Given the sensitive nature of the subject matter, the text has undergone an extensive blind peer review and fact-checking process. The aim was to produce a concise and accessible reference document for the benefit of the public at large. Every effort was made not to pass judgment on contentious events, but to flag competing claims and interpretations when they arose during the research process.
The Working Paper was mandated by the Swiss Federal Office for Migration. Currently there are over 40.000 persons of Tamil origins residing in Switzerland, and the CCDP is pleased to be able to contribute to public debates surrounding this diaspora community with our in-house expertise on armed groups and conflict dynamics.
Needless to say, the views expressed in this Working Paper are solely those of the author and do not reflect institutional views in any way. The text thus also does not claim to be the conclusive document about the LTTE. Instead, and as the series title suggests, it is a publicly available document that seeks to offer an informed contribution to on-going discussions.
by Joanne Richards, The Centre on Conflict, Development and Peacebuilding, The Graduate Institute of Geneva, November 2014
This report provides an historical overview of arguably one of the most sophisticated non-state armed groups ever assembled, the Liberation Tigers of Tamil Eelam (LTTE). Based in the north-east of Sri Lanka (formerly Ceylon), the LTTE established a complex, yet highly structured military wing accompanied by a supporting political wing and international network. This report charts the development of each of these component parts (military, political, and international), from the LTTE’s inception in 1976 to its defeat in May 2009, with particular emphasis given to the post-2002 era.
To fully understand the institutional development of the LTTE, it is often necessary to grasp how the dynamics of armed conflict in Sri Lanka prompted the LTTE to evolve and change. Consequently, rather than divorcing the LTTE’s institutional development from its historical context, in this report, both are presented side by side.1 The analysis begins with some background remarks on the Sinhalese and Tamil communities in Sri Lanka and the rise of inter-communal conflict which led to the emergence of the LTTE.2 The report then moves on to examine the institutional set up of the LTTE’s military wing, political wing, and international network.3
While this discussion provides a detailed overview of the LTTE’s key organizational structures at home and abroad, the final section of this report examines how these military and political structures were dismantled and destroyed in a series of final battles waged between the LTTE and the Sri Lankan Army (SLA).4 This concluding section also discusses the breakaway LTTE faction known as the “Karuna group,” and the continued survival of the LTTE’s international network. The information contained within the following pages draws from a thorough review of the academic and policy literature on Sri Lanka, articles retrieved from Tamil websites and the Sri Lankan and Indian press, confidential embassy cables, and the Jane’s Intelligence Review. It should be noted however, that these sources – and the sources on which these sources rely – are not always impartial (see Annex 1 for a brief discussion of this point). Commentators on both sides of the conflict have often written about the LTTE in a way which favours their own viewpoints and allegiances, selectively omitting or misrepresenting certain facts while including others.5 In addition, because north-eastern Sri Lanka was often closed to outsiders during periods of armed conflict, the historical record of the LTTE not only contains certain biases but is also sometimes incomplete, particularly prior to the 2002 ceasefire.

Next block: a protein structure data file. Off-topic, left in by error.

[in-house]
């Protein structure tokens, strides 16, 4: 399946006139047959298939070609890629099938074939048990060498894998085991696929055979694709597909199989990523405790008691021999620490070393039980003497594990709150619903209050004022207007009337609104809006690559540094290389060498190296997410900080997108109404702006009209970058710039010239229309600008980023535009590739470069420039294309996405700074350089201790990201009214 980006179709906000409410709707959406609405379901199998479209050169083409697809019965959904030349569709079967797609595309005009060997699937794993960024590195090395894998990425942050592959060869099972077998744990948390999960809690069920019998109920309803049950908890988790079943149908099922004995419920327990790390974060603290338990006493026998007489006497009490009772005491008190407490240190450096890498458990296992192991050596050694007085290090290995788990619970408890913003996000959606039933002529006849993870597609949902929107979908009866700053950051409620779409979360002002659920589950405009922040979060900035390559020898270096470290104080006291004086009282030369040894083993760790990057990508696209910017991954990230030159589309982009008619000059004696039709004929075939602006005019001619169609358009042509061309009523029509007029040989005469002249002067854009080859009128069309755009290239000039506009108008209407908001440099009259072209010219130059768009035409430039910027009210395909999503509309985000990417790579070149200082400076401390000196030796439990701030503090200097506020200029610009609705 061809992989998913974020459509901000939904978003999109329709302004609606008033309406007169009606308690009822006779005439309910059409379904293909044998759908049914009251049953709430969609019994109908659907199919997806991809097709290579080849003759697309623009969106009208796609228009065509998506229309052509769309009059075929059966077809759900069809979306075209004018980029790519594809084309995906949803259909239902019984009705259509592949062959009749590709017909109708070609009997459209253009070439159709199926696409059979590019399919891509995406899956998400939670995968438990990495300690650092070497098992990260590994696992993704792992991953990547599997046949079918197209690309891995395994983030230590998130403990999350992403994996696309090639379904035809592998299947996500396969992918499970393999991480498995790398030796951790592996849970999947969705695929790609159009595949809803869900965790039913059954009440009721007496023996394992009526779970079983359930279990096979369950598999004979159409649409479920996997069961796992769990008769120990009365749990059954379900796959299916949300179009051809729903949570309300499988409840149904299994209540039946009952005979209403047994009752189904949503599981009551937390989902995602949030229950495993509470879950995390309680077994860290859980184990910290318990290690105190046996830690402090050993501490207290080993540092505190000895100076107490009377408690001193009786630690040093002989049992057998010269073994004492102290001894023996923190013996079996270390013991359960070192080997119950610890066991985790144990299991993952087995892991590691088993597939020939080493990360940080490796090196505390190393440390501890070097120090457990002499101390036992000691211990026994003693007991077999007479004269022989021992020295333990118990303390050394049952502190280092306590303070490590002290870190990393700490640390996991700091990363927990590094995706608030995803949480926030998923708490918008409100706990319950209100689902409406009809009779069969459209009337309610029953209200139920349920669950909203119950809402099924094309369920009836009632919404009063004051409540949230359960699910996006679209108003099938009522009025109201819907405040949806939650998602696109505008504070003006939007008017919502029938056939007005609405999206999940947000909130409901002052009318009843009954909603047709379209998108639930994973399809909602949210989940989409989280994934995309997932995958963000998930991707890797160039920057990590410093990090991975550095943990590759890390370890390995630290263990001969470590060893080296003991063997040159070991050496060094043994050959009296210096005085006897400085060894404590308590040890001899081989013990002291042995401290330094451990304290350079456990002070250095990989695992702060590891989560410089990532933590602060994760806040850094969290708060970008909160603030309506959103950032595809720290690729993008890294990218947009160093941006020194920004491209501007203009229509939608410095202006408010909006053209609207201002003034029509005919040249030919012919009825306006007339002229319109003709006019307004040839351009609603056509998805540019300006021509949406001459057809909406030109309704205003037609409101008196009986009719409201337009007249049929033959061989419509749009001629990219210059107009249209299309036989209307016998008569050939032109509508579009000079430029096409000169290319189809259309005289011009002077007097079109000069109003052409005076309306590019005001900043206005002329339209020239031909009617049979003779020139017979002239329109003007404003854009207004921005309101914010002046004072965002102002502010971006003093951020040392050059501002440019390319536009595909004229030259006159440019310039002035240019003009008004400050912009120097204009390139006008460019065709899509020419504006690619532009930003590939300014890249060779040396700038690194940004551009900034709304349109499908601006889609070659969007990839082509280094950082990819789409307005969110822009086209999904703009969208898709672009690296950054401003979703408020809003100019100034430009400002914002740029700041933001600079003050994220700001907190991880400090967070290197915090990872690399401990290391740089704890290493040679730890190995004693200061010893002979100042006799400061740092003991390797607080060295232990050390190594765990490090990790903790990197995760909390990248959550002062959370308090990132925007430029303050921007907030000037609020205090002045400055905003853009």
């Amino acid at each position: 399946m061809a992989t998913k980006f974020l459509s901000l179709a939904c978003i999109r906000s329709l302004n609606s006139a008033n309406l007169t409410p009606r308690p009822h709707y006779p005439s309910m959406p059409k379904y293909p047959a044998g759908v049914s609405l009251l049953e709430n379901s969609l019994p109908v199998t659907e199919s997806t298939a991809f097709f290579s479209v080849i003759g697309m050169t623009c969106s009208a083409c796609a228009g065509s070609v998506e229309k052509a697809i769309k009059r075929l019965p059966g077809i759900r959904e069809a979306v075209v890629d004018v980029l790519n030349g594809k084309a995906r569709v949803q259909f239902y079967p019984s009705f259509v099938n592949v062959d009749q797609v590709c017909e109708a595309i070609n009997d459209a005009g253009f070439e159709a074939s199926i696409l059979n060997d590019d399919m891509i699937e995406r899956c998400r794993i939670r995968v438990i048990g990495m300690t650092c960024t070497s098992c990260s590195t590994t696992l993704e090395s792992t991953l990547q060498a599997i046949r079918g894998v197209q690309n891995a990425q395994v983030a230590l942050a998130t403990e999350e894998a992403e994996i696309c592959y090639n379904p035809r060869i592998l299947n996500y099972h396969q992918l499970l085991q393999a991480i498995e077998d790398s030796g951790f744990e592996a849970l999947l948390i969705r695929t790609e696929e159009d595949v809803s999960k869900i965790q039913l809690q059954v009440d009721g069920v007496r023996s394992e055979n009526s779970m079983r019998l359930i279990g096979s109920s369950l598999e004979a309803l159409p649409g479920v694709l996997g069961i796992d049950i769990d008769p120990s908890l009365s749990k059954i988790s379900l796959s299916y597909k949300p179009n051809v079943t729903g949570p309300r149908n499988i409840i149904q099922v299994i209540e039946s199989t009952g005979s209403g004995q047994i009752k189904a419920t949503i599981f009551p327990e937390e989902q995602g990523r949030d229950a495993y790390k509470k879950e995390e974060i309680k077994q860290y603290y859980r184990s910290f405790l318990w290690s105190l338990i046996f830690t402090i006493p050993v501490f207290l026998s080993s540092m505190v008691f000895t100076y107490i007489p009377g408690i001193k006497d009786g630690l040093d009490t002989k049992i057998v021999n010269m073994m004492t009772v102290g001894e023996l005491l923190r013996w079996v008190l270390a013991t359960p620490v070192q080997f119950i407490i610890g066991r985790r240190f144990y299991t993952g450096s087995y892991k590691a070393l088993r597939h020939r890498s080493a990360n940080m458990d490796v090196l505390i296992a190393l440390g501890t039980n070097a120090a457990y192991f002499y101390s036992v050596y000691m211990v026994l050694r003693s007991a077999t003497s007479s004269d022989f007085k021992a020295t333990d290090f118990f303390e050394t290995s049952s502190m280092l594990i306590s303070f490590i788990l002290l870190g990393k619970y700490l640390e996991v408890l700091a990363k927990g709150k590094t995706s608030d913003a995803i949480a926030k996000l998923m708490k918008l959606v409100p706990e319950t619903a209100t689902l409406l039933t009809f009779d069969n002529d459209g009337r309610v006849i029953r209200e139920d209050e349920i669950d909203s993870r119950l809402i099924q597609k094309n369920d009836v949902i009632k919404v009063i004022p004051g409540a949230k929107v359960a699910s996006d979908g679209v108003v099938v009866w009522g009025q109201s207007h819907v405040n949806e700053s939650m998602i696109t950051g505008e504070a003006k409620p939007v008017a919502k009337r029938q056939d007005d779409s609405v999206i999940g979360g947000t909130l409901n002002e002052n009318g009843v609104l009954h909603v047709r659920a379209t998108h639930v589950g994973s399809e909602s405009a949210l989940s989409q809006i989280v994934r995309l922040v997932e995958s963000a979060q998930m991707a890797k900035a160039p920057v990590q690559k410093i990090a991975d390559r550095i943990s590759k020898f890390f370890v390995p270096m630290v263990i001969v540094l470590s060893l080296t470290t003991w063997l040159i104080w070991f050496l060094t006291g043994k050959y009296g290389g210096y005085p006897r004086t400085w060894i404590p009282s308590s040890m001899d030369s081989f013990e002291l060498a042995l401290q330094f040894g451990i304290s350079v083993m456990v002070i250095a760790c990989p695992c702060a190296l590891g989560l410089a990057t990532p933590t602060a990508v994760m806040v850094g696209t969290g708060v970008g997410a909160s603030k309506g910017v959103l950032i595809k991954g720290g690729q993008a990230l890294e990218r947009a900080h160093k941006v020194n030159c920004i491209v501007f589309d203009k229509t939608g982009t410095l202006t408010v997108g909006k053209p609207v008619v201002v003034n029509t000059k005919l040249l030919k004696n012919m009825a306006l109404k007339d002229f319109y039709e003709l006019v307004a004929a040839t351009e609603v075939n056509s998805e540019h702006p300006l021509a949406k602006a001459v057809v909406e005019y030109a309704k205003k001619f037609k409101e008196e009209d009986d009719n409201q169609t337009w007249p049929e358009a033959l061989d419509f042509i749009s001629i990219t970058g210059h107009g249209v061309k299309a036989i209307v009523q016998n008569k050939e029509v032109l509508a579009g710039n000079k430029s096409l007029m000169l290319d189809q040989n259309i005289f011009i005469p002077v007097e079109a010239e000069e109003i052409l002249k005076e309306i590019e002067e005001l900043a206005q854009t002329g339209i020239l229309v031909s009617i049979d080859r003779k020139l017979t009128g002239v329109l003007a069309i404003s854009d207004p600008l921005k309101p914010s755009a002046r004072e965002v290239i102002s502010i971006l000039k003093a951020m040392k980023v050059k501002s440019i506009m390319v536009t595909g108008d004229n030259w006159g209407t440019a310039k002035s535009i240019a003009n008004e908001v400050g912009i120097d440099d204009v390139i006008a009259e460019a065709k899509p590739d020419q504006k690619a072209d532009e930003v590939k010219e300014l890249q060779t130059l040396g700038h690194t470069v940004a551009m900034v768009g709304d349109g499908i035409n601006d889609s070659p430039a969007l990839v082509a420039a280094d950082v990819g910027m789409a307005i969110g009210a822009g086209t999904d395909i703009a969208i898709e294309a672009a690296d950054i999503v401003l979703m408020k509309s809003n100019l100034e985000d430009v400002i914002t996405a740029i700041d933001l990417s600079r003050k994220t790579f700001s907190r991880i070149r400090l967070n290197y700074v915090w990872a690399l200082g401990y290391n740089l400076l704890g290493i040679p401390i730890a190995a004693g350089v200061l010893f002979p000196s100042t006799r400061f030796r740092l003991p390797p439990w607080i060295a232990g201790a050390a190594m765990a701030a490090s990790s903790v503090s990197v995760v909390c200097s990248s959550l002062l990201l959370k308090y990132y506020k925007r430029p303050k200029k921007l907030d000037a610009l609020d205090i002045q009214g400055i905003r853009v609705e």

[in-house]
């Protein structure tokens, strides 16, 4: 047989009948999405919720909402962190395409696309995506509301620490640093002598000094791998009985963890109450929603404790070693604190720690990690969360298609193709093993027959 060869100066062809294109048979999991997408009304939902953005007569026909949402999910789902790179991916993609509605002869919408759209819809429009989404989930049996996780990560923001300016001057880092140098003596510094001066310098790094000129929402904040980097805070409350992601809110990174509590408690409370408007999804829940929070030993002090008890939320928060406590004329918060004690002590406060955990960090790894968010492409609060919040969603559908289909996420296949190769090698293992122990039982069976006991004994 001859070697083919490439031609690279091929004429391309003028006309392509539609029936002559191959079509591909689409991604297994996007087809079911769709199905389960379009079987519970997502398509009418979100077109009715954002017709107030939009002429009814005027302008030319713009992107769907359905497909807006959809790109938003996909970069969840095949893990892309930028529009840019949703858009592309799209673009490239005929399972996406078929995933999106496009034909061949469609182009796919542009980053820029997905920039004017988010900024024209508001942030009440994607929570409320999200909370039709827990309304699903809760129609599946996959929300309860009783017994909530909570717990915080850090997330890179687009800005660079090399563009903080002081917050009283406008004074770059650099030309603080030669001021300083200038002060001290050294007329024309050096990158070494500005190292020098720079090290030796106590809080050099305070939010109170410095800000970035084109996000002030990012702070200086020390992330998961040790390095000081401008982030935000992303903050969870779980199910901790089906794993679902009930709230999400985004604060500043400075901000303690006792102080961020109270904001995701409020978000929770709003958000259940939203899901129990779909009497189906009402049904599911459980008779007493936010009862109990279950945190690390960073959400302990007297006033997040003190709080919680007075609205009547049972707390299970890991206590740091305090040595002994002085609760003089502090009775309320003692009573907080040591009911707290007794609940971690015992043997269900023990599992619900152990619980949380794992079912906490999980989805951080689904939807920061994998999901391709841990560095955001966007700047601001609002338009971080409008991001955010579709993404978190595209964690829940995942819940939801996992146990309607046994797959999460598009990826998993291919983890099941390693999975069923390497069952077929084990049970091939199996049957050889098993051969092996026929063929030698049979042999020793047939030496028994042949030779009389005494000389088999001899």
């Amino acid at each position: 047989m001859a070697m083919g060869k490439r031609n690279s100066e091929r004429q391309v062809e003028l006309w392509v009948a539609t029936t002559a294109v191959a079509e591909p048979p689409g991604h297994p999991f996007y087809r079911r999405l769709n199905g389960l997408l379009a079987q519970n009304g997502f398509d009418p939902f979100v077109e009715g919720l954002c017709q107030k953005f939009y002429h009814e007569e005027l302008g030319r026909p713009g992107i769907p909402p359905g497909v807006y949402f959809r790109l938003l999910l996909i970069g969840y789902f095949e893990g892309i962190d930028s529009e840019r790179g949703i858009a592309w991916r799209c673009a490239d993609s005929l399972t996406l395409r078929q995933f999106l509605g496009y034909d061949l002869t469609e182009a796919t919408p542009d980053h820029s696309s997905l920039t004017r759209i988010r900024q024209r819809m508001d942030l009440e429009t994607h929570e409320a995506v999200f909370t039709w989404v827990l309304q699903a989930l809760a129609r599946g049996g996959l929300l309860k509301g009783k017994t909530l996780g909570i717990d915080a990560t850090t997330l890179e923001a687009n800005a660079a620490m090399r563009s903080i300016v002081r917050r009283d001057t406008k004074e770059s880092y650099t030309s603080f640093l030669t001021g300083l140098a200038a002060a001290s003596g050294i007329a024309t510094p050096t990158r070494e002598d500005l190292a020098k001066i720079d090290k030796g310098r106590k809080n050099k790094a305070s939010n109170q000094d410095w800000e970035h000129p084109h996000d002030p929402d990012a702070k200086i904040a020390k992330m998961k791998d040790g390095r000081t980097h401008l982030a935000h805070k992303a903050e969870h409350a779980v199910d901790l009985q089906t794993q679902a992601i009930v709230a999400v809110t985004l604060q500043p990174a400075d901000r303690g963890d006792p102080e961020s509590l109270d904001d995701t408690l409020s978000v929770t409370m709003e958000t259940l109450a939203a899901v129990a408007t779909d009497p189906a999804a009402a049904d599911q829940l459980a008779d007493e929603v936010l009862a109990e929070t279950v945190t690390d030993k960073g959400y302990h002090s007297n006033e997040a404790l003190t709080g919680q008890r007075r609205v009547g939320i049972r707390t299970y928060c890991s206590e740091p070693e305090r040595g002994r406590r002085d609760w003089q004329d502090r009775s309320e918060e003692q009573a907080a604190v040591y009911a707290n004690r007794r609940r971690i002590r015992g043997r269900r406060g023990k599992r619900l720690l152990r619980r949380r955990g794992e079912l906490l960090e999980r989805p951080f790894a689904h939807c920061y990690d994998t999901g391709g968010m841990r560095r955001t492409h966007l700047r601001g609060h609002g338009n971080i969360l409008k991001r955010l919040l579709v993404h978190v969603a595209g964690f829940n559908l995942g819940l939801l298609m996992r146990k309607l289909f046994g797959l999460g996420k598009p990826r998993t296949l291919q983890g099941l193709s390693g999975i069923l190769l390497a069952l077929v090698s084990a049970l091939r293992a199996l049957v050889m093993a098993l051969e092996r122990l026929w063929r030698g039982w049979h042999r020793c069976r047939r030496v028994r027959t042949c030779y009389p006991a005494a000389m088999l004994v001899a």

To address these issues, the information presented in this report has, where possible, been cross-checked and triangulated with other sources, including external experts. Furthermore, while the sources used herein were selected due to their relevance to the topics covered, a variety of sources (with differing biases) were sought in order to piece together coherent accounts of events. While it was very often possible to compile and cross-reference different sources of information, in other instances, corroborating sources were unavailable. This report therefore uses the qualifiers “reportedly,” “allegedly,” and “according to one source” to indicate that a claim has not been triangulated. Claims which exhibit obvious bias are omitted, and missing and contradictory information is also flagged. More generally, because information on the LTTE is often scarce or politicized, the findings contained within this report should not be interpreted as uncontested facts but should, instead, be treated with caution.
1. It should be noted that this report does not follow a strict historical narrative, but instead focuses on the historical development of each of the LTTE’s component institutions in separate, thematic sections. This allows readers to refer only to the sections they deem most relevant to their particular interests.
2. These background remarks (discussed in sections 1, 2, 3, and 4 of this report) cover Eelam War 1. Phase one of Eelam War 1 began in the mid-1970s, whereas phase two began in July 1983 and ended in July 1987. On the Eelam Wars, see Samaranayake 2007: 176.
3. These sections (5 and 6) cover Eelam War 1, Eelam War 2 (July 1991 – December 1994), Eelam War 3 (April 1995 – February 2002), and the period prior to the start of Eelam War 4.
4. This concluding section (section 7) covers events after February 2002, and includes Eelam War 4, which began with the resumption of hostilities in 2006 and ended with the LTTE’s final defeat in May 2009.
5. This point has also been made by Austin 1994: 61 and Salgado 2004: 5